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Endless cycles of war, refuge and burgers

We went to see the Burger Baron documentary, aka Lebanese Burger Mafia, this evening. It's a lovely film, full of nostalgia for prairie burger joints and the people who ran them. It was a bit of an eye opener in that, even though we had a Burger Baron in Regina, this was fully an Alberta-based movie.

This was because the original Burger Baron franchises went bankrupt in the 1960's and the trademarks and recipes went into the public domain (if not in the legal sense, then in the practical sense that nobody was enforcing any trademarks.) One of the original Alberta restaurants was taken over by a Lebanese immigrant and was a success, spawning new Burger Baron restaurants in small towns across central Alberta. And as war enveloped Lebanon, he funded the immigration of much of his family and each of cousins opened their own Burger Barons in more Alberta towns. And because there wasn't a real franchise model, each new owner did their own thing, so Burger Barons in Alberta are all slightly different, up to and including the 'secret sauce' in their iconic mushroom burger.

The Regina "Barons" are mentioned but aren't the main part of this story, although the Regina owners were related to Mr. McDowell, the original Burger Baron creator. The film is focused on the Lebanese-run, Alberta-based locations, where each of the owners were fiercely independent and while they got along, they could never agree to collaborate on anything. And as the wars continued in Lebanon, three generations of refugees and their children made their livings in the Burger Baron restaurants.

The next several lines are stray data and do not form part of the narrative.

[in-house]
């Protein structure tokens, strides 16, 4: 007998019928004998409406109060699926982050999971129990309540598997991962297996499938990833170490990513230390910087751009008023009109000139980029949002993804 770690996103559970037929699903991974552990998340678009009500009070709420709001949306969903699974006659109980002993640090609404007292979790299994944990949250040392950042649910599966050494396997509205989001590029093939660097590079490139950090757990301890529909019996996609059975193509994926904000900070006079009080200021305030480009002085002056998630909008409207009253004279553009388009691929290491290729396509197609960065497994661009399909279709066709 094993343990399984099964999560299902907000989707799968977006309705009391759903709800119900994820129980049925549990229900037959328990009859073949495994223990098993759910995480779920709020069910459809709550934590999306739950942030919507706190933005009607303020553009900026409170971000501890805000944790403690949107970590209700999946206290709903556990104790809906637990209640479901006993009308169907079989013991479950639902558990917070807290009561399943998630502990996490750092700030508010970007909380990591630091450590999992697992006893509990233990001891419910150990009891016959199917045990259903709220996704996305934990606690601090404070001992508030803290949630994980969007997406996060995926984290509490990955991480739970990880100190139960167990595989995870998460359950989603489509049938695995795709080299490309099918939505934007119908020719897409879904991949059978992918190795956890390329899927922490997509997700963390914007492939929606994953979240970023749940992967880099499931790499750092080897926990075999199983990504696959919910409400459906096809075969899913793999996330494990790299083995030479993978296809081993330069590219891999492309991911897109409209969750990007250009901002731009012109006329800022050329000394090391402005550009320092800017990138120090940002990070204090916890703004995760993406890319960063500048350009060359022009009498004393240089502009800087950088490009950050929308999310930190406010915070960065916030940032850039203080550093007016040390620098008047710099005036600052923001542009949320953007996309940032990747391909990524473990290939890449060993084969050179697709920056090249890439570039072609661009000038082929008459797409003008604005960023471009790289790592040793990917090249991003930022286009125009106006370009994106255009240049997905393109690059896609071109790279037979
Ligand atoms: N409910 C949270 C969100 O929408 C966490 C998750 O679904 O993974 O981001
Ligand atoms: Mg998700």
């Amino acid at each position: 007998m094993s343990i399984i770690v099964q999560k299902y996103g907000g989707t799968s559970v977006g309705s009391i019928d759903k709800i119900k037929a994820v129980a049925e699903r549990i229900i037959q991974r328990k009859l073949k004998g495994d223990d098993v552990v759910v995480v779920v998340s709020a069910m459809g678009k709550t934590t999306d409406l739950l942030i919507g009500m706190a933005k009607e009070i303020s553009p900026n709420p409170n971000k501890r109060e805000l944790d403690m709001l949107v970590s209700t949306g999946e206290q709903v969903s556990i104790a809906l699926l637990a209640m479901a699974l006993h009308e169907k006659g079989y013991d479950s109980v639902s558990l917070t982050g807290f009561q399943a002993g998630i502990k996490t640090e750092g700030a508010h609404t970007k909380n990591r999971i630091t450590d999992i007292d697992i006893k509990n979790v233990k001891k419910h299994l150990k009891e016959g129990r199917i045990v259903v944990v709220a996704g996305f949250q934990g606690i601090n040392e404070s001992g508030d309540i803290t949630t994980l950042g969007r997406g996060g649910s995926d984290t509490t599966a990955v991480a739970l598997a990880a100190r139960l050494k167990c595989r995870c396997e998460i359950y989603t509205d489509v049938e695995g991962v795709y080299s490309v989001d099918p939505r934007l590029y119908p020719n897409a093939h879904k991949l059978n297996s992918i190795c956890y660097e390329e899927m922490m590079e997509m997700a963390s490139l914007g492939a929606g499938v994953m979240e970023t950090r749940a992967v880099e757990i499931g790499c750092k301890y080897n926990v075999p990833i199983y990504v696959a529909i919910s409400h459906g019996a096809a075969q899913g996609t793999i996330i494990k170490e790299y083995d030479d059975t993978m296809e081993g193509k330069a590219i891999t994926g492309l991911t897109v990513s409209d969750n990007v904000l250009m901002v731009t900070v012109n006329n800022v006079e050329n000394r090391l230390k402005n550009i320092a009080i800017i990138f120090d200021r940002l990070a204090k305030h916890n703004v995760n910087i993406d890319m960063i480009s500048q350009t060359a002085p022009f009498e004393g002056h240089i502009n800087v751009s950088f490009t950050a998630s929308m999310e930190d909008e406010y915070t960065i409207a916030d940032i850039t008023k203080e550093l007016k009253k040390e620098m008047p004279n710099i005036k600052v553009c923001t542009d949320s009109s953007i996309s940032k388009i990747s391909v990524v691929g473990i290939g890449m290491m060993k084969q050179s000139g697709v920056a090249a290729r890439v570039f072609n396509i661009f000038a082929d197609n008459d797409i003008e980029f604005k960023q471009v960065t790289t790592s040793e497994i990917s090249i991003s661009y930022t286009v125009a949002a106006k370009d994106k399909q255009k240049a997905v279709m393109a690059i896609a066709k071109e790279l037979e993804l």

The most poignant part of the film is the stories about life in Lebanon and having to flee as the bombs fell, as neighbourhoods got torn apart. And it's especially timely given the ongoing strife in that part of the world today. Lebanon and the rest of the Middle East is a beautiful place when it's not being bombed to bits, and the grief on the faces of the men who had to leave for Canada was so clear. It was so hard to watch them, even years later, describe their conflicted nature, working so hard at the restaurants but desperately wanting to go home.

I'm proud that Canada offers a safe home to people from all over the world, especially those who are fleeing conflict. But I'm sick that people are forced to leave their homes, again and again. I was happy that these families made a home for themselves in Alberta and were able to thrive, but I know they would have been much, much happier had they been able to stay in peace in Lebanon.